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What does 7nm and 10nm mean for CPUs and why does it matter?

Those of us who think about buying a new smartphone or any other digital device, must keep the processor in mind. For example, if we want to buy a mobile, then we want to know how many nanometers the architecture of the processor of that mobile is made. As suggested by various people, we always want to choose processors with low nanometer technology and buy all those devices.

The processor of the device we used can be 7nm or 10nm. But, what does “7nm” or “10nm” mean in the case of a CPU and what does this number mean?

A CPU is made up of billions of tiny transistors. And they are made using Electric Gates; which turns on and off the calculation. Doing these calculations requires energy. And the smaller the transistors of a processor, the less power it will consume. “7nm” and “10nm” are the sizes of these transistors – where “nm” refers to nanometers.

This number is very important to judge how powerful a processor is. And, how much energy a processor will consume and how powerful it will be depends on this metric. Let’s discuss this in a little more detail.

Why is the processor’s nanometer so important?

According to an old observation, the number of transistors on a chip doubles every year and its cost halves. But while this observation has been true for a long time, the process has slowed recently. Transistors produced in the late 90s and early 2000s shrunk in half every year. And in this sequence, the processors are getting great improvement on a regular basis.

But, as time progresses, this process of shrinking the processor becomes more complicated. And as a result, we haven’t seen an Intel transistor get smaller since 2014.

As Intel lags behind, mobile devices look to make their own chips. Apple’s A12X chip is being manufactured on TSMC’s 7nm process and Samsung’s own chip is being manufactured on 10nm process. And AMD’s next CPUs are being manufactured on TSMC’s 7nm process. This created a race for them to overtake Intel and counter Intel’s monopoly in the market; That is until Intel’s 10nm “Sunny Cove” chips start hitting the shelves.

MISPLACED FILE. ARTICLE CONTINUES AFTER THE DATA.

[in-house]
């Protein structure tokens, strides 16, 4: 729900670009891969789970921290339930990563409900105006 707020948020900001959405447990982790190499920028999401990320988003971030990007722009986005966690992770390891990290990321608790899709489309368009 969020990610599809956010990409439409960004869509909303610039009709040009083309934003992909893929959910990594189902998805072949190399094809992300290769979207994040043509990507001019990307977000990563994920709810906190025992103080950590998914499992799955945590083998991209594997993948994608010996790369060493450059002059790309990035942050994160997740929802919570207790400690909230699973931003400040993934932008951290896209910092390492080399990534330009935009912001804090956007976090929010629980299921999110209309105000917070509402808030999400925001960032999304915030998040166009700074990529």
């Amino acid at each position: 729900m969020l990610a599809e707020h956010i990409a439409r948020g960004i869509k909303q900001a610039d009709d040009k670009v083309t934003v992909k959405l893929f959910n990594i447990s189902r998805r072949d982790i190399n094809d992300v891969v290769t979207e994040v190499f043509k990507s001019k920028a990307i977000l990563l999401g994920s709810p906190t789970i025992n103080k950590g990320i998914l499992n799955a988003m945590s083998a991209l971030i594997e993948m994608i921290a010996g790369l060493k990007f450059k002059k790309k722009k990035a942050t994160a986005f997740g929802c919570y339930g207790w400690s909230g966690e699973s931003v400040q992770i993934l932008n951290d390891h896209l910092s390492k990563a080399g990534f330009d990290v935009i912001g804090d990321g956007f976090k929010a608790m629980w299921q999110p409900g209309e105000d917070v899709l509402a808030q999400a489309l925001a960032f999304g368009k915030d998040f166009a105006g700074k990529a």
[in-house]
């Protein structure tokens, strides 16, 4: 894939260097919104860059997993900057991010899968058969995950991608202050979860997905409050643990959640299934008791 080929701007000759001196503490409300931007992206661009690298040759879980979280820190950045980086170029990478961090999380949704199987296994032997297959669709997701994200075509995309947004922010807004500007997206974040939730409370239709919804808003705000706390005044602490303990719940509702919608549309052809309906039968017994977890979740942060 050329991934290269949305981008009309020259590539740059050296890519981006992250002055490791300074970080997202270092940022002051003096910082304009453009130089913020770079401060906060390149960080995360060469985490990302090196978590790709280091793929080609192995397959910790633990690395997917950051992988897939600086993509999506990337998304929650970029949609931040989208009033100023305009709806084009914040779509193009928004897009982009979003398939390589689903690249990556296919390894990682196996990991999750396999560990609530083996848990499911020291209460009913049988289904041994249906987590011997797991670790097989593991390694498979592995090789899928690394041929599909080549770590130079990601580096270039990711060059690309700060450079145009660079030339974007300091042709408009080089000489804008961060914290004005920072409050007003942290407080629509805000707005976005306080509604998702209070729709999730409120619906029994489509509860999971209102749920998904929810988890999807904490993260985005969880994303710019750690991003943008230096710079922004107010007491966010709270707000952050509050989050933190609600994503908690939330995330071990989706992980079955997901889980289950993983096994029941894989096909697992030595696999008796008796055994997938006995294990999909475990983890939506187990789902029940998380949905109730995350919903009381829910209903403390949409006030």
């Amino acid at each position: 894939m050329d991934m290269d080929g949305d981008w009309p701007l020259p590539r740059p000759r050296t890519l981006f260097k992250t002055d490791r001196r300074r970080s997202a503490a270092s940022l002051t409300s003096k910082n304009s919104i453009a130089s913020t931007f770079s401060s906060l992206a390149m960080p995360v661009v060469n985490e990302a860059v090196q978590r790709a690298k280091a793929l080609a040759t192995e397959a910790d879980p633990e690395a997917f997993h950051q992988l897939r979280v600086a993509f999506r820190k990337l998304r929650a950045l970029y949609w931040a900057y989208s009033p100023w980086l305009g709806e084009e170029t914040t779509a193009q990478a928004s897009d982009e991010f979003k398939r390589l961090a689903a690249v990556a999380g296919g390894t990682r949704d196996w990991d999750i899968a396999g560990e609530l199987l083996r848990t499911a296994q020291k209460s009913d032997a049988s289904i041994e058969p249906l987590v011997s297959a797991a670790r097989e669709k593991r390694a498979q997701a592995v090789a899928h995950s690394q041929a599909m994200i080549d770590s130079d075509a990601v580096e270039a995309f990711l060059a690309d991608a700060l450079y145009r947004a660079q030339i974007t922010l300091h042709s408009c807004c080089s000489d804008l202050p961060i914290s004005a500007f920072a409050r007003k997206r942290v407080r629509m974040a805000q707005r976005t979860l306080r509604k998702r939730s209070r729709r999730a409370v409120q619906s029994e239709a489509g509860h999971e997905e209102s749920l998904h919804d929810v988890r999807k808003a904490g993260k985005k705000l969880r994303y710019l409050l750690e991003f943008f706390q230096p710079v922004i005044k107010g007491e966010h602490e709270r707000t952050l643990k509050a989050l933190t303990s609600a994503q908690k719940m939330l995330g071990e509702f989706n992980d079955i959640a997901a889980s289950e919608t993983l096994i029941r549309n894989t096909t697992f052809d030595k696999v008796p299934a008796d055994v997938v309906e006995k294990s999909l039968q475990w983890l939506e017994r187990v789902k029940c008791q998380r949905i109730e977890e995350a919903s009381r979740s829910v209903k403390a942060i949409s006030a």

What does “nm” actually mean?

The full form of nm is Nanometer. CPUs are mainly manufactured using photolithography. Where an image of the CPU is etched onto a part of the silicon. The exact method of how this process is done is usually referred to as the Process Node and the manufacturer determines how small the transistors can be made.

Since smaller transistors are more energy efficient, it can do more calculations without overheating. As a result, processing consumes less energy and increases the performance of a CPU to a greater extent. The smaller the size of a CPU’s transistors, the higher its cost and the higher the density of transistors within the same size. If more transistors can be placed within a given size, the number of cores per chip can be increased.

A 7nm processor’s transistors are twice as thick as a 14nm processor. That is, the smaller the size of a CPU, the higher the density of transistors inside it.

However, this number is not enough to judge the good or bad of a processor or CPU. That is, the performance of a CPU cannot be judged by the density of transistors inside it. However, it is important to note that a 14nm CPU does not mean that a 7nm CPU will be twice as fast as a 14nm one. It does not depend on the size of the transistor. However, the performance of a 7nm CPU will be higher in many cases than a 14nm density CPU. For example, Intel’s 10nm CPU is expected to compete with TSMC’s 7nm CPU.

The impact of CPU nanometers on mobile chips

Compressing a CPU’s performance is most noticeable in devices like mobiles and laptops. Whereas, a 7nm CPU can consume at least 25% less power than a 14nm CPU. You can get more performance at 7nm under the same power; Because it will consume less power. And, in the case of a mobile or laptop, battery power is much more important. Here the processor with less nanometer technology can provide more battery backup than the processor with more nanometer technology.

A powerful chip greatly enhances the performance of our small devices.

A microchip being smaller is always good news. Because, a faster and a stronger chip affects almost every aspect of the technology world. The smaller the microchips used in our devices continue to be, the lower their power consumption will be. And, the more transistors can be placed inside the same volume, the more its performance will increase.

When we go to buy a new mobile, we definitely try to get the phone with less nanometer technology processor. Because, comparing the two mobiles, the performance of the less nanometer CPU will be higher. Hope, I have been able to understand you about nm (Nanometer) technology.


As the author of Logic Lens News, I am passionate about delivering the latest updates and trends in technology, business, and finance. I strive to provide insightful tips and analyses that empower readers to stay informed and ahead in today's dynamic world.

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